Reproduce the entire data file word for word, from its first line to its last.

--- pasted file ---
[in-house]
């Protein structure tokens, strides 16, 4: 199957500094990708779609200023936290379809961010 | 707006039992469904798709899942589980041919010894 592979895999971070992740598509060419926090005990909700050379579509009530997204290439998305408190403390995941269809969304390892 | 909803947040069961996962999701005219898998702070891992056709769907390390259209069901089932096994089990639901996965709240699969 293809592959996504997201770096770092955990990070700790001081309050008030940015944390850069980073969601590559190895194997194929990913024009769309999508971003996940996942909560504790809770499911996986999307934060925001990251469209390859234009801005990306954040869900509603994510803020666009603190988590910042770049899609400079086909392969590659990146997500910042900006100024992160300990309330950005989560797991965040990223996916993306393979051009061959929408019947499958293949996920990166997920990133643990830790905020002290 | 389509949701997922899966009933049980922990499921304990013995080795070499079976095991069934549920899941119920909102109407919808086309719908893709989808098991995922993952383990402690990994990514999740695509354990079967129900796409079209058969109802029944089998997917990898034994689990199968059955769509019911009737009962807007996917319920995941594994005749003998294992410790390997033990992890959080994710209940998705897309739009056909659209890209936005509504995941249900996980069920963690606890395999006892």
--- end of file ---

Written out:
[in-house]
């Protein structure tokens, strides 16, 4: 199957500094990708779609200023936290379809961010 | 707006039992469904798709899942589980041919010894 592979895999971070992740598509060419926090005990909700050379579509009530997204290439998305408190403390995941269809969304390892 | 909803947040069961996962999701005219898998702070891992056709769907390390259209069901089932096994089990639901996965709240699969 293809592959996504997201770096770092955990990070700790001081309050008030940015944390850069980073969601590559190895194997194929990913024009769309999508971003996940996942909560504790809770499911996986999307934060925001990251469209390859234009801005990306954040869900509603994510803020666009603190988590910042770049899609400079086909392969590659990146997500910042900006100024992160300990309330950005989560797991965040990223996916993306393979051009061959929408019947499958293949996920990166997920990133643990830790905020002290 | 389509949701997922899966009933049980922990499921304990013995080795070499079976095991069934549920899941119920909102109407919808086309719908893709989808098991995922993952383990402690990994990514999740695509354990079967129900796409079209058969109802029944089998997917990898034994689990199968059955769509019911009737009962807007996917319920995941594994005749003998294992410790390997033990992890959080994710209940998705897309739009056909659209890209936005509504995941249900996980069920963690606890395999006892």